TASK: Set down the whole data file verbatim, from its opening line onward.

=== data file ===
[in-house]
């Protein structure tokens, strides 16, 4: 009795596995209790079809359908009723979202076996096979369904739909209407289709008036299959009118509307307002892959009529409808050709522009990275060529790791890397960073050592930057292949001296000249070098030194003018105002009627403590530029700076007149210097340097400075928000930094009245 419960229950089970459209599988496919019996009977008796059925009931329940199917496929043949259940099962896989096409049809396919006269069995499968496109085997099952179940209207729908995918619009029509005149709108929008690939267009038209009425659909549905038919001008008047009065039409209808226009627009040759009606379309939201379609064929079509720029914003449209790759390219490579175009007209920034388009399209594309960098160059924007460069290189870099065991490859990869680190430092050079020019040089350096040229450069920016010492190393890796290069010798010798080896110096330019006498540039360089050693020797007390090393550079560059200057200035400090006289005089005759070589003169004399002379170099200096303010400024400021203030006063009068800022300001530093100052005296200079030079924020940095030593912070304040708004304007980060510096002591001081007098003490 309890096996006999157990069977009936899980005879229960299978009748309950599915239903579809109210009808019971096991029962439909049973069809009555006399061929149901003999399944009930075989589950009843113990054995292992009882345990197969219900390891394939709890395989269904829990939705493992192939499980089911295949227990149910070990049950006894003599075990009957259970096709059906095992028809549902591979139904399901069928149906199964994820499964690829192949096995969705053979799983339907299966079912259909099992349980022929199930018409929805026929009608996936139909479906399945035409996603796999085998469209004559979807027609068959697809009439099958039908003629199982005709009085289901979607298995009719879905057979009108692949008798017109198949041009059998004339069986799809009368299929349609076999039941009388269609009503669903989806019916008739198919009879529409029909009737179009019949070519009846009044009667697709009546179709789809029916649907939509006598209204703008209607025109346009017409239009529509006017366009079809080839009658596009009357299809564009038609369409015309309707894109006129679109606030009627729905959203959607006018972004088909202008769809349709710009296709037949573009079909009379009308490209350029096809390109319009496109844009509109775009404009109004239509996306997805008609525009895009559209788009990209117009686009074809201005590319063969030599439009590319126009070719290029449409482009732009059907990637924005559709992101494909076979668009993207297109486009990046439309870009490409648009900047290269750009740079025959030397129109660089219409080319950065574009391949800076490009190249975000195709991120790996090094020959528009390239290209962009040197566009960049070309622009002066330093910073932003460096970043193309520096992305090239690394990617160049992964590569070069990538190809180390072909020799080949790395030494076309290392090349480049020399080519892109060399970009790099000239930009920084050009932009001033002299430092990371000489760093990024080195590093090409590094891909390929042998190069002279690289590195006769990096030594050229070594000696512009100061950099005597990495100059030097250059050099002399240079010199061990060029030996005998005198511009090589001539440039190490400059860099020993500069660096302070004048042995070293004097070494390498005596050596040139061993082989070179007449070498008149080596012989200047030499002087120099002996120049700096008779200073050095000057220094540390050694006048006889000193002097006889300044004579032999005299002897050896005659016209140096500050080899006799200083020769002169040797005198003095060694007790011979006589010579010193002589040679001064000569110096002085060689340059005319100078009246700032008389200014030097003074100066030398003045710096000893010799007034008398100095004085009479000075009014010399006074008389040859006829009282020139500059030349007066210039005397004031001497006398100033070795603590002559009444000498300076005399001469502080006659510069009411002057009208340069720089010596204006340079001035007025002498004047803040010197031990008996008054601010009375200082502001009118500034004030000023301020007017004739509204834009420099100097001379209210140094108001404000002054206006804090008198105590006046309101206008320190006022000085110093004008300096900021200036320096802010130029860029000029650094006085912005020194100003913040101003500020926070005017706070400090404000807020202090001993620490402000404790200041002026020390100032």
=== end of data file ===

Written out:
[in-house]
């Protein structure tokens, strides 16, 4: 009795596995209790079809359908009723979202076996096979369904739909209407289709008036299959009118509307307002892959009529409808050709522009990275060529790791890397960073050592930057292949001296000249070098030194003018105002009627403590530029700076007149210097340097400075928000930094009245 419960229950089970459209599988496919019996009977008796059925009931329940199917496929043949259940099962896989096409049809396919006269069995499968496109085997099952179940209207729908995918619009029509005149709108929008690939267009038209009425659909549905038919001008008047009065039409209808226009627009040759009606379309939201379609064929079509720029914003449209790759390219490579175009007209920034388009399209594309960098160059924007460069290189870099065991490859990869680190430092050079020019040089350096040229450069920016010492190393890796290069010798010798080896110096330019006498540039360089050693020797007390090393550079560059200057200035400090006289005089005759070589003169004399002379170099200096303010400024400021203030006063009068800022300001530093100052005296200079030079924020940095030593912070304040708004304007980060510096002591001081007098003490 309890096996006999157990069977009936899980005879229960299978009748309950599915239903579809109210009808019971096991029962439909049973069809009555006399061929149901003999399944009930075989589950009843113990054995292992009882345990197969219900390891394939709890395989269904829990939705493992192939499980089911295949227990149910070990049950006894003599075990009957259970096709059906095992028809549902591979139904399901069928149906199964994820499964690829192949096995969705053979799983339907299966079912259909099992349980022929199930018409929805026929009608996936139909479906399945035409996603796999085998469209004559979807027609068959697809009439099958039908003629199982005709009085289901979607298995009719879905057979009108692949008798017109198949041009059998004339069986799809009368299929349609076999039941009388269609009503669903989806019916008739198919009879529409029909009737179009019949070519009846009044009667697709009546179709789809029916649907939509006598209204703008209607025109346009017409239009529509006017366009079809080839009658596009009357299809564009038609369409015309309707894109006129679109606030009627729905959203959607006018972004088909202008769809349709710009296709037949573009079909009379009308490209350029096809390109319009496109844009509109775009404009109004239509996306997805008609525009895009559209788009990209117009686009074809201005590319063969030599439009590319126009070719290029449409482009732009059907990637924005559709992101494909076979668009993207297109486009990046439309870009490409648009900047290269750009740079025959030397129109660089219409080319950065574009391949800076490009190249975000195709991120790996090094020959528009390239290209962009040197566009960049070309622009002066330093910073932003460096970043193309520096992305090239690394990617160049992964590569070069990538190809180390072909020799080949790395030494076309290392090349480049020399080519892109060399970009790099000239930009920084050009932009001033002299430092990371000489760093990024080195590093090409590094891909390929042998190069002279690289590195006769990096030594050229070594000696512009100061950099005597990495100059030097250059050099002399240079010199061990060029030996005998005198511009090589001539440039190490400059860099020993500069660096302070004048042995070293004097070494390498005596050596040139061993082989070179007449070498008149080596012989200047030499002087120099002996120049700096008779200073050095000057220094540390050694006048006889000193002097006889300044004579032999005299002897050896005659016209140096500050080899006799200083020769002169040797005198003095060694007790011979006589010579010193002589040679001064000569110096002085060689340059005319100078009246700032008389200014030097003074100066030398003045710096000893010799007034008398100095004085009479000075009014010399006074008389040859006829009282020139500059030349007066210039005397004031001497006398100033070795603590002559009444000498300076005399001469502080006659510069009411002057009208340069720089010596204006340079001035007025002498004047803040010197031990008996008054601010009375200082502001009118500034004030000023301020007017004739509204834009420099100097001379209210140094108001404000002054206006804090008198105590006046309101206008320190006022000085110093004008300096900021200036320096802010130029860029000029650094006085912005020194100003913040101003500020926070005017706070400090404000807020202090001993620490402000404790200041002026020390100032």